Objective: To explore whether intensified, multifactorial intervention could prevent macrovascular disease in patients with recently diagnosed type 2 diabetes.
Research design and methods: A total of 150 type 2 diabetic patients, with disease duration of <1 year and without clinical arteriosclerotic disease or subclinical atherosclerotic signs confirmed by ultrasonographic scanning of three conducting arteries, were randomized into an intensive intervention group and a conventional intervention group. They then received intensive, multifactorial intervention or conventional intervention over 7 years of follow-up. The patients' common carotid intima-media thicknesses (CC-IMTs) were measured every year. The primary outcome was the time to the first occurrence of CC-IMTs ≥1.0 mm and/or development of atherosclerosis plaques in the carotid artery. The secondary outcome was clinical evidence of cardiovascular disease.
Results: A total of 70 patients in the intensive group and 68 patients in the conventional group completed the 7-year follow-up. Subclinical macrovascular (primary) outcomes occurred in seven cases in the intensive group and 22 cases in the conventional group for a cumulative prevalence of 10.00 and 32.35%, respectively (P < 0.05). No significant differences between the two groups were observed regarding the secondary outcome.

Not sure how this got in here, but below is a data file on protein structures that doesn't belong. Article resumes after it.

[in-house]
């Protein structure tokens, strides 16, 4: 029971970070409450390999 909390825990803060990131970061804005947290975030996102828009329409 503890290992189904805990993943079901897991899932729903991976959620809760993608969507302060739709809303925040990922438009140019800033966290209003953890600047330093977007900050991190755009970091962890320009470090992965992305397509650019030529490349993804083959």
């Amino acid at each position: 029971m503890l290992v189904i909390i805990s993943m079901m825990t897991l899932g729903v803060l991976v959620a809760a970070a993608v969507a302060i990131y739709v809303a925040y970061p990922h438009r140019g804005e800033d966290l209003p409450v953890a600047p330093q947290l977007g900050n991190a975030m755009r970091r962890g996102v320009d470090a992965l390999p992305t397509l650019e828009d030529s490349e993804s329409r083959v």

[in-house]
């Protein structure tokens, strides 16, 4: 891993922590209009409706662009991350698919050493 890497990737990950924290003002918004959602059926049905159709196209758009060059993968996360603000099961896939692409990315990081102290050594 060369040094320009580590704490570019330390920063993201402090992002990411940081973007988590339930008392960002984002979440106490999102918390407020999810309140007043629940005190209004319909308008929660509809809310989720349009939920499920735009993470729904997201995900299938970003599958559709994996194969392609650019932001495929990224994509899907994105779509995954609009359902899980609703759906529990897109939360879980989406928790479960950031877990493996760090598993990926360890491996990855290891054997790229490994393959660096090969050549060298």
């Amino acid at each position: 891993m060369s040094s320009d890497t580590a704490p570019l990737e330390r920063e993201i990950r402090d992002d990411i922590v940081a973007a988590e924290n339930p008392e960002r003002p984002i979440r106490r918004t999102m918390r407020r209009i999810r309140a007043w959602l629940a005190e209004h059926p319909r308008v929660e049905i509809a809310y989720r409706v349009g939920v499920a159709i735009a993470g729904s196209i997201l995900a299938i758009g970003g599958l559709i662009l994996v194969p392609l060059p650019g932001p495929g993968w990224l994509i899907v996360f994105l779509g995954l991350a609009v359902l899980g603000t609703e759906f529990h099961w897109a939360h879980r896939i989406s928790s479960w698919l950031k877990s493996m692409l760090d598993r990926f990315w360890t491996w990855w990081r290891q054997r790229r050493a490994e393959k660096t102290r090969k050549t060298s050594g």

Conclusions: Primary prevention of macrovascular diseases can be achieved through intensified, multifactorial intervention in patients with short-duration type 2 diabetes. Type 2 diabetic patients should undergo intensive multifactorial interventions with individual targets for the prevention of macrovascular diseases.